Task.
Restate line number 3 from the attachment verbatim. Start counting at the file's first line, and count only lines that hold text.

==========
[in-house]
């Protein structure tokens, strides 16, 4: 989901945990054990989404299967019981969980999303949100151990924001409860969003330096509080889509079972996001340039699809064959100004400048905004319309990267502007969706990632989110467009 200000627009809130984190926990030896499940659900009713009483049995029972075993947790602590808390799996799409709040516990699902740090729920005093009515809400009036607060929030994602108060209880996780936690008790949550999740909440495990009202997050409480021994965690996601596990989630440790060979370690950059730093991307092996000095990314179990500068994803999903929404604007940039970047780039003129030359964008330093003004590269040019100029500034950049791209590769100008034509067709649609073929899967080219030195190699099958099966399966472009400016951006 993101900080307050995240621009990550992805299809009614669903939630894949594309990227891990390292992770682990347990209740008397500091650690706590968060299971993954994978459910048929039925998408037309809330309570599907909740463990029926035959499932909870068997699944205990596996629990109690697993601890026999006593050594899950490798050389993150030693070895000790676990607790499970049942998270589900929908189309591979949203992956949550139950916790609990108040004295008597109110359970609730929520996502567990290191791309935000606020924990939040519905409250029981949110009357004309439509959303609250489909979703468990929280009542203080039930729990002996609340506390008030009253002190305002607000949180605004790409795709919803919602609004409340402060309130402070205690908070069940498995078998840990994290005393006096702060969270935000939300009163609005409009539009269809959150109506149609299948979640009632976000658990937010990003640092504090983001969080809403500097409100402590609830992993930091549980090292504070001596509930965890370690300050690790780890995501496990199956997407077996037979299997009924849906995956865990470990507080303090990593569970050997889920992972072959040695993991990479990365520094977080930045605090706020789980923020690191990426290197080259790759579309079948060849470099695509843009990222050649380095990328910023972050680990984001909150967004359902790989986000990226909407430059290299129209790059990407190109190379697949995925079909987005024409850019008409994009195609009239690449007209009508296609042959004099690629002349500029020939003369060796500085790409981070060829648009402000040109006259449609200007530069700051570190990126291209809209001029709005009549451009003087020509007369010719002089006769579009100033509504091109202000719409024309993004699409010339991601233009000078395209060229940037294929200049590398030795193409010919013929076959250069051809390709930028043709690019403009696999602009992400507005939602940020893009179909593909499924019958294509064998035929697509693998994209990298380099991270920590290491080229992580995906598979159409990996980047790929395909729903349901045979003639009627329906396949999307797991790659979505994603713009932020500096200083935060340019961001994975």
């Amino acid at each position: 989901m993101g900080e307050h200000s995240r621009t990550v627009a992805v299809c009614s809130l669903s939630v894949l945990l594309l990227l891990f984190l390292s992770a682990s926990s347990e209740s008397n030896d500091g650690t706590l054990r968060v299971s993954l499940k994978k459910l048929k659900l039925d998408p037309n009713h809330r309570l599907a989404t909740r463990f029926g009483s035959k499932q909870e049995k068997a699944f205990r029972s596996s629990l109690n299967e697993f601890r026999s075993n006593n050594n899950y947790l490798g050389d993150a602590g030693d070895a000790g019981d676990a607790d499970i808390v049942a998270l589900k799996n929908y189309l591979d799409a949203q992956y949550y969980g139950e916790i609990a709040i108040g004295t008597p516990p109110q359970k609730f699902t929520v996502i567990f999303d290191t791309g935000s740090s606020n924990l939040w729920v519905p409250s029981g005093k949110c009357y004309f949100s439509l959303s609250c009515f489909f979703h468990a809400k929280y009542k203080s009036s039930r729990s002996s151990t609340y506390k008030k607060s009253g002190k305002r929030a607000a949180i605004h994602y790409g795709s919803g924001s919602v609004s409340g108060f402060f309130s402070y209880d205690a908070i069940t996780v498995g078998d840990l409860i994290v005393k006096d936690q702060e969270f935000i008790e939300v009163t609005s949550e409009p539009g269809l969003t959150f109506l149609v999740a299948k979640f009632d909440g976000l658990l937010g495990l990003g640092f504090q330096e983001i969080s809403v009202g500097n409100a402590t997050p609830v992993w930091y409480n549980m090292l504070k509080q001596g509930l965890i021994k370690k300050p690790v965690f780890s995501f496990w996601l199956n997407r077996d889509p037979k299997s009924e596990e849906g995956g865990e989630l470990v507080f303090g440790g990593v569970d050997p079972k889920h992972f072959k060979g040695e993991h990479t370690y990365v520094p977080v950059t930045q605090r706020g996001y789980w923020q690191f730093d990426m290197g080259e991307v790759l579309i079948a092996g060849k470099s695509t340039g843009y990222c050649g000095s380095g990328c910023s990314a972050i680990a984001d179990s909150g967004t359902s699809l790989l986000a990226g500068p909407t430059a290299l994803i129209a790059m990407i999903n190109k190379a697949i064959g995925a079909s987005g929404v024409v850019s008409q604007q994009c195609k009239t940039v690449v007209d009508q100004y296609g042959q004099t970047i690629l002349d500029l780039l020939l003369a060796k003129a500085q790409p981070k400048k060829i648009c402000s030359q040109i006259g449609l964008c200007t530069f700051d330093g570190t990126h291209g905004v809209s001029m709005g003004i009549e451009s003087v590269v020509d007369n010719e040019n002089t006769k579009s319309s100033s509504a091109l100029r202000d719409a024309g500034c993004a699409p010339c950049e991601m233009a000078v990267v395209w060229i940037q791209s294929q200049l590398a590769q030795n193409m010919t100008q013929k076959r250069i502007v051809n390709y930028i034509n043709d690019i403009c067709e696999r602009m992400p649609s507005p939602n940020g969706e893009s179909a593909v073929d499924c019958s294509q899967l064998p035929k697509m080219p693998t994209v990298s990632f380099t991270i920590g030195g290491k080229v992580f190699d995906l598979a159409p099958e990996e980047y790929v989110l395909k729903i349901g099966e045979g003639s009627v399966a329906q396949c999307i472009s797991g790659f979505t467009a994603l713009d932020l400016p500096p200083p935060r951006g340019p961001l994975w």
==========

């Amino acid at each position: 989901m993101g900080e307050h200000s995240r621009t990550v627009a992805v299809c009614s809130l669903s939630v894949l945990l594309l990227l891990f984190l390292s992770a682990s926990s347990e209740s008397n030896d500091g650690t706590l054990r968060v299971s993954l499940k994978k459910l048929k659900l039925d998408p037309n009713h809330r309570l599907a989404t909740r463990f029926g009483s035959k499932q909870e049995k068997a699944f205990r029972s596996s629990l109690n299967e697993f601890r026999s075993n006593n050594n899950y947790l490798g050389d993150a602590g030693d070895a000790g019981d676990a607790d499970i808390v049942a998270l589900k799996n929908y189309l591979d799409a949203q992956y949550y969980g139950e916790i609990a709040i108040g004295t008597p516990p109110q359970k609730f699902t929520v996502i567990f999303d290191t791309g935000s740090s606020n924990l939040w729920v519905p409250s029981g005093k949110c009357y004309f949100s439509l959303s609250c009515f489909f979703h468990a809400k929280y009542k203080s009036s039930r729990s002996s151990t609340y506390k008030k607060s009253g002190k305002r929030a607000a949180i605004h994602y790409g795709s919803g924001s919602v609004s409340g108060f402060f309130s402070y209880d205690a908070i069940t996780v498995g078998d840990l409860i994290v005393k006096d936690q702060e969270f935000i008790e939300v009163t609005s949550e409009p539009g269809l969003t959150f109506l149609v999740a299948k979640f009632d909440g976000l658990l937010g495990l990003g640092f504090q330096e983001i969080s809403v009202g500097n409100a402590t997050p609830v992993w930091y409480n549980m090292l504070k509080q001596g509930l965890i021994k370690k300050p690790v965690f780890s995501f496990w996601l199956n997407r077996d889509p037979k299997s009924e596990e849906g995956g865990e989630l470990v507080f303090g440790g990593v569970d050997p079972k889920h992972f072959k060979g040695e993991h990479t370690y990365v520094p977080v950059t930045q605090r706020g996001y789980w923020q690191f730093d990426m290197g080259e991307v790759l579309i079948a092996g060849k470099s695509t340039g843009y990222c050649g000095s380095g990328c910023s990314a972050i680990a984001d179990s909150g967004t359902s699809l790989l986000a990226g500068p909407t430059a290299l994803i129209a790059m990407i999903n190109k190379a697949i064959g995925a079909s987005g929404v024409v850019s008409q604007q994009c195609k009239t940039v690449v007209d009508q100004y296609g042959q004099t970047i690629l002349d500029l780039l020939l003369a060796k003129a500085q790409p981070k400048k060829i648009c402000s030359q040109i006259g449609l964008c200007t530069f700051d330093g570190t990126h291209g905004v809209s001029m709005g003004i009549e451009s003087v590269v020509d007369n010719e040019n002089t006769k579009s319309s100033s509504a091109l100029r202000d719409a024309g500034c993004a699409p010339c950049e991601m233009a000078v990267v395209w060229i940037q791209s294929q200049l590398a590769q030795n193409m010919t100008q013929k076959r250069i502007v051809n390709y930028i034509n043709d690019i403009c067709e696999r602009m992400p649609s507005p939602n940020g969706e893009s179909a593909v073929d499924c019958s294509q899967l064998p035929k697509m080219p693998t994209v990298s990632f380099t991270i920590g030195g290491k080229v992580f190699d995906l598979a159409p099958e990996e980047y790929v989110l395909k729903i349901g099966e045979g003639s009627v399966a329906q396949c999307i472009s797991g790659f979505t467009a994603l713009d932020l400016p500096p200083p935060r951006g340019p961001l994975w």